Lynparza FDA Approved, in Combination With Abiraterone and Prednisone (or Prednisolone), for Metastatic Castration-Resistant Prostate Cancer With BRCA Mutation

JHOP - June 2023 Vol 13, No 3 - FDA Oncology Update

On May 31, 2023, the FDA approved a new indication for olaparib (Lynparza; AstraZeneca Pharmaceuticals), a poly (ADP-ribose) polymerase inhibitor, in combination with abiraterone and prednisone (or prednisolone), for adults with deleterious or suspected deleterious BRCA mutation–positive, metastatic, castration-resistant prostate cancer (CRPC), as determined by an FDA-approved test.

Olaparib was previously approved as monotherapy for patients with metastatic CRPC and deleterious or suspected deleterious germline or somatic homologous recombination repair gene mutation–positive, metastatic CRPC whose disease progressed after previous treatment. The drug also has received various approvals for the treatment of ovarian, breast, and pancreatic cancers.

The current FDA approval was based on results from the phase 3 PROpel clinical trial (NCT03732820) of 796 patients with metastatic CRPC. Patients were randomized 1:1 to olaparib with abiraterone or to placebo with abiraterone, and received prednisone or prednisolone. To be included in the trial, patients had to have a previous orchiectomy or, if not, had to have received gonadotropin-releasing hormone (GnRH) analogs. Patients were excluded if they had received systemic therapy for metastatic CRPC, but previous treatment with docetaxel for metastatic hormone-sensitive prostate cancer was allowed. Randomization was stratified by previous docetaxel treatment and site of metastases. Retrospective testing for BRCA mutational status, with the FoundationOne CDx and FoundationOne Liquid CDx tests, was performed on all available clinical samples.

The major efficacy measure was investigator-assessed radiologic progression-free survival (PFS), with overall survival (OS) as an additional end point.

Patients who received olaparib plus abiraterone had a significant improvement in radiologic PFS compared with patients who received placebo plus abiraterone in the intent-to-treat (ITT) population. In the 85 patients with a BRCA mutation (11% of the ITT population), an exploratory subgroup analysis revealed a median radiologic PFS that was not reached with olaparib plus abiraterone compared with 8 months (95% confidence interval [CI], 6-15) with placebo plus abiraterone (hazard ratio [HR], 0.24; 95% CI, 0.12-0.45). In this subgroup, the OS HR was 0.3 (95% CI, 0.15-0.59). The subgroup of patients without a BRCA mutation (n=711; 89% of ITT population) had a radiologic PFS HR of 0.77 (95% CI, 0.63-0.96) and an OS HR of 0.92 (95% CI, 0.74-1.14), suggesting that the radiologic PFS improvement in the ITT population was mainly attributable to patients with the BRCA mutation.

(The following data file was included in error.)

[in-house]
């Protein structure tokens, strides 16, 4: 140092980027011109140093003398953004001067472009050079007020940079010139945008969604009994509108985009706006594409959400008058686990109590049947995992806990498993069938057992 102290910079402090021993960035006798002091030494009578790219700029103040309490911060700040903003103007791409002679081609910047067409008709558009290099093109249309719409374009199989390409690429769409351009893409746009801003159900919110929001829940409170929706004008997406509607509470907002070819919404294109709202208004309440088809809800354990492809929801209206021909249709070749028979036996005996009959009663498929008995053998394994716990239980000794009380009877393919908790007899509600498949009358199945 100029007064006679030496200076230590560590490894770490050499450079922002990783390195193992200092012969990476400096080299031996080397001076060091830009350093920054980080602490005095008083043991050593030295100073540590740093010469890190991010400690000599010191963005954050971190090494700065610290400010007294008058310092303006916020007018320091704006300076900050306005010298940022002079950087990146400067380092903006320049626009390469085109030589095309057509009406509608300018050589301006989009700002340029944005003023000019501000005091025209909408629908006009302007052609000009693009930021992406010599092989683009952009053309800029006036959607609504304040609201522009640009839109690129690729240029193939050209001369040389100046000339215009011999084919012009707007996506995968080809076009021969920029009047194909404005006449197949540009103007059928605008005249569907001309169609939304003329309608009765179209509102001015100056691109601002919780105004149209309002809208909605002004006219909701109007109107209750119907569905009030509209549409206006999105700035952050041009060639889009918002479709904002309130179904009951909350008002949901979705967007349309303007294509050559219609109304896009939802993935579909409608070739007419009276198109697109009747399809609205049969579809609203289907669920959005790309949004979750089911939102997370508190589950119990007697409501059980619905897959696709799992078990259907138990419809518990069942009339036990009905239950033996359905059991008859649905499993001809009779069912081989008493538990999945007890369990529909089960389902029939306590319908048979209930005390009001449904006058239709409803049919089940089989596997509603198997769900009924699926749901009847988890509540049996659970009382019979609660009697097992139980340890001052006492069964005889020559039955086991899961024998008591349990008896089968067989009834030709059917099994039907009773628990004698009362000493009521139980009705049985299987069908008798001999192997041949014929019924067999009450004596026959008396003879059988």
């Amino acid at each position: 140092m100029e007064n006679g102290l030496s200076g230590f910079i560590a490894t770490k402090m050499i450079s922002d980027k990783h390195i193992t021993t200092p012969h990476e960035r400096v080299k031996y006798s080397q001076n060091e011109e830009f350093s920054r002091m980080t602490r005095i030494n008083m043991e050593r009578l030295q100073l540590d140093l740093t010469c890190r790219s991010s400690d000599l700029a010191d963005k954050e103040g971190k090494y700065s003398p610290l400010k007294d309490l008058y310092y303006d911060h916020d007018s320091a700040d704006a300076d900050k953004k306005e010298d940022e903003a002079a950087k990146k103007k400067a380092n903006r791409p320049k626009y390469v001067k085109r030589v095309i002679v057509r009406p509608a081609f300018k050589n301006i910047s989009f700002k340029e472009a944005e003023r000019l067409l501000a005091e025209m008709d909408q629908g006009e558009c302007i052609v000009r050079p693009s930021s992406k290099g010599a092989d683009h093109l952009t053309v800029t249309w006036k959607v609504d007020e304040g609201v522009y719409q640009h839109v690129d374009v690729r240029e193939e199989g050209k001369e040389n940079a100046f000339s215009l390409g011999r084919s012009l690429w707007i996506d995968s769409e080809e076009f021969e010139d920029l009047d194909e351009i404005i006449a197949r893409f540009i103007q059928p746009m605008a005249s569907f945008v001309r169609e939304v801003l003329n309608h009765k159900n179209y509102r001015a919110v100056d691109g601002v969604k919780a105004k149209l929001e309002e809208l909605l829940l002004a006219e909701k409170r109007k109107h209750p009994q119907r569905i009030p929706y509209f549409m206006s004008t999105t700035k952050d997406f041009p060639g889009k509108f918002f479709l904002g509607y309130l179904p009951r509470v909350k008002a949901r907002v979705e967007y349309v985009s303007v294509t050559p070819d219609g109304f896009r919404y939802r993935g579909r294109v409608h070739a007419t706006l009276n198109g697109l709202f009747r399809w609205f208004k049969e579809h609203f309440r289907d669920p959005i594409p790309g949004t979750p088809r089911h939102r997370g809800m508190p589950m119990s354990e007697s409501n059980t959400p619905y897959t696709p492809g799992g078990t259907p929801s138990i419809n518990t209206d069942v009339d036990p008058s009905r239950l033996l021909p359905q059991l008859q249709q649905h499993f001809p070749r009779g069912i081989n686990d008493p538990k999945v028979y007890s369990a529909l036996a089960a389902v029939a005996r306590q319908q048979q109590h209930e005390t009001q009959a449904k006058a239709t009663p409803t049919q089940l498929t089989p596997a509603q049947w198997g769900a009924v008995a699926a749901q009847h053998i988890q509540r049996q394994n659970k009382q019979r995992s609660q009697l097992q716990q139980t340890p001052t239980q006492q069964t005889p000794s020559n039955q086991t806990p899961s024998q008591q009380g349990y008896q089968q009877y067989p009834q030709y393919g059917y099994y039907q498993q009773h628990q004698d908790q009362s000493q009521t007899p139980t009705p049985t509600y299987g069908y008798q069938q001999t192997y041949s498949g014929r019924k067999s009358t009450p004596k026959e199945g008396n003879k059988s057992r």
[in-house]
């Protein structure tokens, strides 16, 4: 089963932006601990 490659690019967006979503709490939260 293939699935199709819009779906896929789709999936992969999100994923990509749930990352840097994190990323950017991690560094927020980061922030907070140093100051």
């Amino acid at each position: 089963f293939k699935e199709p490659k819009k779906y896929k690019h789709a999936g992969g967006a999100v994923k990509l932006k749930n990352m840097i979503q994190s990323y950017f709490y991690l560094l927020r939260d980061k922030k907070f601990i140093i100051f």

The most common (≥10%) adverse events with olaparib plus abiraterone were anemia (48%), fatigue (38%), nausea (30%), diarrhea (19%), decreased appetite (16%), lymphopenia (14%), dizziness (14%), and abdominal pain (13%). A total of 72 (18%) patients needed ≥1 blood transfusions and 46 (12%) needed multiple transfusions.

“Preventing or delaying radiographic progression or death is an important clinical end point in assessing cancer treatment and is very important to patients, their caregivers, and their families,” said Andrew Armstrong, MD, MSc, of Duke Cancer Institute, Durham, NC, and a trial investigator. “The PROpel results showed the Lynparza combination demonstrated a notable clinically meaningful benefit that should rapidly be considered as the standard-of-care treatment for patients with BRCA-mutated metastatic castration-resistant prostate cancer.”

A twice-daily 300-mg dose of olaparib is recommended, taken orally with or without food. For abiraterone, the recommended dose is 1000 mg orally once daily. Abiraterone should be given twice daily with 5 mg of oral prednisone or prednisolone. In addition, patients should receive a GnRH analog concurrently or should have had a bilateral orchiectomy.

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